The legislative history, preceding enactment of Rule 130, is most instructive. Rule 130 was originally adopted as Pa.R.Crim.P., Rule 118, 42 Pa.C.S. in 1964 and has been amended four times before achieving its present form in 1981. In its initial form, the rule provided only that a defendant was to be taken promptly before the proper issuing authority and an immediate preliminary arraignment held. The rule was amended to provide for a defendant's release in certain instances, pending the filing of a complaint. The amended rule did not impose a time limit for filing the complaint nor mandate sanctions for unnecessary delay in filing. Case law, interpreting the rule in this form, reviewed the standard of unnecessary delay in view of the reasons for delay balanced against substantive prejudice to a defendant.
The most recent amendment to Rule 130 provides a clear and uniform requirement for the courts to apply. The evolution of the rule effectuates a legislative and judicial policy toward eliminating guesswork as to what constitutes "unreasonable delay." The rule unequivocally establishes
[ 343 Pa. Super. Page 153]
five days from the date of a defendant's release as a time limit for the issuance of a criminal complaint.*fn2
Dismissal of charges is the appropriate remedy for a violation of the five day deadline. There is no reason imaginable, nor did the Commonwealth offer any excuse, why the arresting officer cannot file a criminal complaint within five days. Delay in the criminal process is inherently prejudicial. In situations where our courts allow reasonable delay, it is the Commonwealth which bears the burden of justifying a delay rather than a defendant required to show prejudice. See Pa.R.Crim.P., Rule 1100(c), 42 Pa.C.S. (Commonwealth must show due diligence in efforts to avoid delay in bring defendant to trial); Pa.R.Crim.P., Rule 303, 42 Pa.C.S. (Commonwealth must show cause for delay in arraignment); See also Commonwealth v. Davenport, 471 Pa. 278, 370 A.2d 301 (1977) (unnecessary prearraignment delay). Dismissal is the only effective remedy available to enforce the rule.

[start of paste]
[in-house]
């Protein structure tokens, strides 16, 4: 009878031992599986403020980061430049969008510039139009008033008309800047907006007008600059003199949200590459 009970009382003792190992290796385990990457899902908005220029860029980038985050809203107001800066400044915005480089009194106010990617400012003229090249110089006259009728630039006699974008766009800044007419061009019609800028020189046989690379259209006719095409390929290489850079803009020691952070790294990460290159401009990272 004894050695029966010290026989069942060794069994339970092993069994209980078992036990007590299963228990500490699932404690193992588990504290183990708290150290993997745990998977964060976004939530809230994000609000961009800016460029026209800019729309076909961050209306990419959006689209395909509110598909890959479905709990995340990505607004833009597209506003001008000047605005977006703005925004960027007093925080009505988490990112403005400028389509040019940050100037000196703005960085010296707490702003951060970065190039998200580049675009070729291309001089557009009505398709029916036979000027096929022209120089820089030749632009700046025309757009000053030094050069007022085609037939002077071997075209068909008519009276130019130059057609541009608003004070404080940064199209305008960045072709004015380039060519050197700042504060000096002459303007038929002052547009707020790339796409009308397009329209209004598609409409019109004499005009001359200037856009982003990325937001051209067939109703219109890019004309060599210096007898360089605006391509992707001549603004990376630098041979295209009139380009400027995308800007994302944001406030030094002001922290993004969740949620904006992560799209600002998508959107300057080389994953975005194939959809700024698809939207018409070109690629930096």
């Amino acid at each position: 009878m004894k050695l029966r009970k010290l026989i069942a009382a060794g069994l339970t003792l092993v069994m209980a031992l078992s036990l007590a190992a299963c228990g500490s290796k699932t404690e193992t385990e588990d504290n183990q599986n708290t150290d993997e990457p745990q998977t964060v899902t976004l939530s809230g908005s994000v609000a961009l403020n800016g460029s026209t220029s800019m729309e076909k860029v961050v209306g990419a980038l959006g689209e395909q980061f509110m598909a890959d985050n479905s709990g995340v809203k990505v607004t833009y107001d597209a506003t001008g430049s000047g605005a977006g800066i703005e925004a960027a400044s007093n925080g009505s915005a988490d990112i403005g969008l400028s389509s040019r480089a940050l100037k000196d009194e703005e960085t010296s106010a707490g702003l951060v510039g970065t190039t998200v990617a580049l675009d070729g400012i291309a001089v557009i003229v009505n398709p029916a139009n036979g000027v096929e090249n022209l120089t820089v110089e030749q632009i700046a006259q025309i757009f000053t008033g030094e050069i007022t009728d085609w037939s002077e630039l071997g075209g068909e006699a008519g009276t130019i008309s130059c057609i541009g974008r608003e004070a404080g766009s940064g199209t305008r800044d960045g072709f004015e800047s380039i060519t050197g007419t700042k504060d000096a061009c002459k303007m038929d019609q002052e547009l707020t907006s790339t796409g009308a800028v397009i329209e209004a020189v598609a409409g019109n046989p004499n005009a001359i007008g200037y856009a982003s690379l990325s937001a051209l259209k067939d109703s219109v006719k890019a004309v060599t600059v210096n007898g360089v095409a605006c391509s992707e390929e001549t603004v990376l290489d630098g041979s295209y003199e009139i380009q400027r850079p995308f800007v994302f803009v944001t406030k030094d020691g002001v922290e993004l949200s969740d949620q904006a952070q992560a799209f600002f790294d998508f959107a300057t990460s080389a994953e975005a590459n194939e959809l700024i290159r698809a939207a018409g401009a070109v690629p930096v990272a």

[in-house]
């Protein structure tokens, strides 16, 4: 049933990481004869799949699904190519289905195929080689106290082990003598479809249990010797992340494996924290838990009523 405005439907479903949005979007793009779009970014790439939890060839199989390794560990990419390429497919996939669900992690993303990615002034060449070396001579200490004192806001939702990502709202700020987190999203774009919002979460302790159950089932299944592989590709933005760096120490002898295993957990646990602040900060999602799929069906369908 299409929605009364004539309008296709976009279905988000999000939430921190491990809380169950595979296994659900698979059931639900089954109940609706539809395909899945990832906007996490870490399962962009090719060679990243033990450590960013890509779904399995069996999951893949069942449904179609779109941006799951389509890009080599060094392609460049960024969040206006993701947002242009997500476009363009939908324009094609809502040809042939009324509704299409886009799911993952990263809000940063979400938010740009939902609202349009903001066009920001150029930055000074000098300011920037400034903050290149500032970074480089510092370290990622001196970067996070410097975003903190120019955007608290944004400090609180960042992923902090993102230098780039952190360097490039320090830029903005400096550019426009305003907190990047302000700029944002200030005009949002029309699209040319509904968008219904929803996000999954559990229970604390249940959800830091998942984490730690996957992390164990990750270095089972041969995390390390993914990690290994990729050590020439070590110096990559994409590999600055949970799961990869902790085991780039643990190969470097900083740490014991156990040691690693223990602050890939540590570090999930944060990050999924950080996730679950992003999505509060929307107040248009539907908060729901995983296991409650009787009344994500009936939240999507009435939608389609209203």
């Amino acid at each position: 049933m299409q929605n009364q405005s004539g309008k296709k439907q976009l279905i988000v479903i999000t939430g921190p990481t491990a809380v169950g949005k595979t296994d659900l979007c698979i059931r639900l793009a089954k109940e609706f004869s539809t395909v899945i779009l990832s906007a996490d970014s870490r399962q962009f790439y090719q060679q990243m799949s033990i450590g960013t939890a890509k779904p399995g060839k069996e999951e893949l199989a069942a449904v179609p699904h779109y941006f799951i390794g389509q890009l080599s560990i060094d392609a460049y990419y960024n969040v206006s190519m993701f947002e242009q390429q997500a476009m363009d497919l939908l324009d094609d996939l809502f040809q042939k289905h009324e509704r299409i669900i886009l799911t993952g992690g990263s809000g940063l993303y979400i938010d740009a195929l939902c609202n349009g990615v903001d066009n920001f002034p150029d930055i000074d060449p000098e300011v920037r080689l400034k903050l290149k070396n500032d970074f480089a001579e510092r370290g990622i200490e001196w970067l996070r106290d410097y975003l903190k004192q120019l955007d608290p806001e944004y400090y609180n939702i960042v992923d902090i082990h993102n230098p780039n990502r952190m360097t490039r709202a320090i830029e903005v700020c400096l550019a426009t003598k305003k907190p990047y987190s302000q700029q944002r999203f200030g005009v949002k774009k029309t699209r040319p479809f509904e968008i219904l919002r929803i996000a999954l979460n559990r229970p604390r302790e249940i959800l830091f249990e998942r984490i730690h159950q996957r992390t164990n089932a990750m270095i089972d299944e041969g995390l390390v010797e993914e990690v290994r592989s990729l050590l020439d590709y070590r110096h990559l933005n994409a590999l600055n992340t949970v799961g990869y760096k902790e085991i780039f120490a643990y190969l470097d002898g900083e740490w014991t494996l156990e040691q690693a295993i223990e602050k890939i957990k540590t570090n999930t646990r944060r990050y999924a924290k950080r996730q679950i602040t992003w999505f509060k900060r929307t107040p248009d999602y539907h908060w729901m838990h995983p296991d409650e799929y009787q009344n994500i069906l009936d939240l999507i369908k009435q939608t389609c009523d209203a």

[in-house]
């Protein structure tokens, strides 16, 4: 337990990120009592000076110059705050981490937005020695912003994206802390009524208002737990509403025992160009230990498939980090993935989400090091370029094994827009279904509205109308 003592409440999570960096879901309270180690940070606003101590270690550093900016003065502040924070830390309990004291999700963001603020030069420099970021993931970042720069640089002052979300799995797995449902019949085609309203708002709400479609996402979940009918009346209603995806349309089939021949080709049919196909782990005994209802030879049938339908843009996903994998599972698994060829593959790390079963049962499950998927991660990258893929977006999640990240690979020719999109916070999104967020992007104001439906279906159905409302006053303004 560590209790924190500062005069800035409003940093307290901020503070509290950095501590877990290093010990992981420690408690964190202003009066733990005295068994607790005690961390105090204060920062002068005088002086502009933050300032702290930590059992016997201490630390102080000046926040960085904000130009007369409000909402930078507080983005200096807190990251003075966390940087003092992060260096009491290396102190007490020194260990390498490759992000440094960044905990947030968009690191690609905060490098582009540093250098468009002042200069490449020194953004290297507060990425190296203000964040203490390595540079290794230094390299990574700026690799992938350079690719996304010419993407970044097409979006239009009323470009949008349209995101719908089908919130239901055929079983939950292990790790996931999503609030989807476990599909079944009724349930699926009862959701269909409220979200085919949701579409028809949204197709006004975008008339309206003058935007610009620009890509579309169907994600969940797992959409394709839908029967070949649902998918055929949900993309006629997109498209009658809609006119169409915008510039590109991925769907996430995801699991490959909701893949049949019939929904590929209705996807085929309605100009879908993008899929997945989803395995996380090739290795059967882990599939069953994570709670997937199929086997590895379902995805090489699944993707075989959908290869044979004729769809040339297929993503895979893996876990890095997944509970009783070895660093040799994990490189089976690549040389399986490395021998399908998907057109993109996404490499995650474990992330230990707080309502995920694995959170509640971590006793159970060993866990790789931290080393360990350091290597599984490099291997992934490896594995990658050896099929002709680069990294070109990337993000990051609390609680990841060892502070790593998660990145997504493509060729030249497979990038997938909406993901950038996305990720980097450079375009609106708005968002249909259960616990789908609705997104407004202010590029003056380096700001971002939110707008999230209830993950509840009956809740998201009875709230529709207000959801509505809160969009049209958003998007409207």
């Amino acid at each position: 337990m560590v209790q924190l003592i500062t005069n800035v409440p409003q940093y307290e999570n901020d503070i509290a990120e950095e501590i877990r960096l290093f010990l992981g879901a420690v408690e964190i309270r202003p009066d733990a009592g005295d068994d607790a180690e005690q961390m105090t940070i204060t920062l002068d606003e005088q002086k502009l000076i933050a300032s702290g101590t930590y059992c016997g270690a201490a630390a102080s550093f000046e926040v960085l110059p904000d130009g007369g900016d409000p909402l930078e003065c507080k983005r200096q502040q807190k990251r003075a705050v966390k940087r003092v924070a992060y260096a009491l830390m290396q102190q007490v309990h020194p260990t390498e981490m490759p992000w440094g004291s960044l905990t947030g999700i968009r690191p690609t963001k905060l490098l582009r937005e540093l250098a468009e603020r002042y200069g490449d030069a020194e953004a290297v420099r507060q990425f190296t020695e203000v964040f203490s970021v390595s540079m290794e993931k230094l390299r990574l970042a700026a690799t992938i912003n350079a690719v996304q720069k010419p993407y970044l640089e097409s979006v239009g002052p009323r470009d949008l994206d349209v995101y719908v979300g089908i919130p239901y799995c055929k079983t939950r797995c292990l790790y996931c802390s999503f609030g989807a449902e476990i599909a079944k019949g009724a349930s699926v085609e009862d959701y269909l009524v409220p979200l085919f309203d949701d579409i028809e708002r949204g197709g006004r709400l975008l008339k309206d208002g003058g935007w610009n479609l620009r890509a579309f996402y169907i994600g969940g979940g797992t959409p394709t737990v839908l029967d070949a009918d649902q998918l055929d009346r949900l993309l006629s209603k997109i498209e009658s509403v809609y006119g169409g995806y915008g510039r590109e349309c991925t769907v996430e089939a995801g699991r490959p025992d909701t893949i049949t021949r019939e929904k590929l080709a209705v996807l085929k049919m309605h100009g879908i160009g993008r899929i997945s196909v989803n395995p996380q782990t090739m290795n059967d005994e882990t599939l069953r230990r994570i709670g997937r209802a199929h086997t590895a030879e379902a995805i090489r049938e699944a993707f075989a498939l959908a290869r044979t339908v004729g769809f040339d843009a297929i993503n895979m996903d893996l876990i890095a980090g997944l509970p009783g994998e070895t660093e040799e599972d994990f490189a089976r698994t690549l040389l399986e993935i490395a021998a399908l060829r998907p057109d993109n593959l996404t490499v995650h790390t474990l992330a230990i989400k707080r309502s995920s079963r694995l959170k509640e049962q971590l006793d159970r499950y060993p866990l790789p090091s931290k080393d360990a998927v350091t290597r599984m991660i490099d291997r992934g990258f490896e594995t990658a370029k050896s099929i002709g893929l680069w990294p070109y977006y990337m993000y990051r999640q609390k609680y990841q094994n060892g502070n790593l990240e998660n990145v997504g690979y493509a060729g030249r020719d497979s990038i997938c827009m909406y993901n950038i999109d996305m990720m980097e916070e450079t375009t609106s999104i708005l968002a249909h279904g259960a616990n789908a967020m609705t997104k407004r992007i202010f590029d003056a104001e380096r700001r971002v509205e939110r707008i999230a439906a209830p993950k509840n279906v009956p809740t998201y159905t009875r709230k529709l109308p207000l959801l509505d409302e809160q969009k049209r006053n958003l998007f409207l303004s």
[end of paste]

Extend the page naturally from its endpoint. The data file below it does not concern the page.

The Commonwealth urges that Rule 130 should be interpreted in light of Pa.R.Crim.P., Rule 150, 42 Pa.C.S., which states:
A defendant shall not be discharged nor shall a case be dismissed because of a defect in the form or content of the complaint, summons, or warrant, or a defect in the procedures of this Chapter, unless the defendant raises the defect before the conclusion of the preliminary hearing and the defect is prejudicial to the rights of the defendant.
We hold that the specific application of Rule 130(b) and (d) to the circumstances of this case controls and is an exception to the general statement of policy defined by Rule
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. See 1 Pa.C.S. Sec. 1933; Commonwealth v. Bidner, 282 Pa. Super. 100, 422 A.2d 847 (1980).
Our conclusion today rests upon full consideration of the competing interests of the Commonwealth in securing justice and of the individual in the full enjoyment of his rights to due process. A defendant must be able to rely on specific time limitations promulgated by the Criminal Rules Committee under authority delegated through the Supreme Court by the legislature.
*fn* Judge Thomas N. Shiomos, Senior Judge, of the Court of Common Pleas of Philadelphia County, Pennsylvania, is sitting by designation.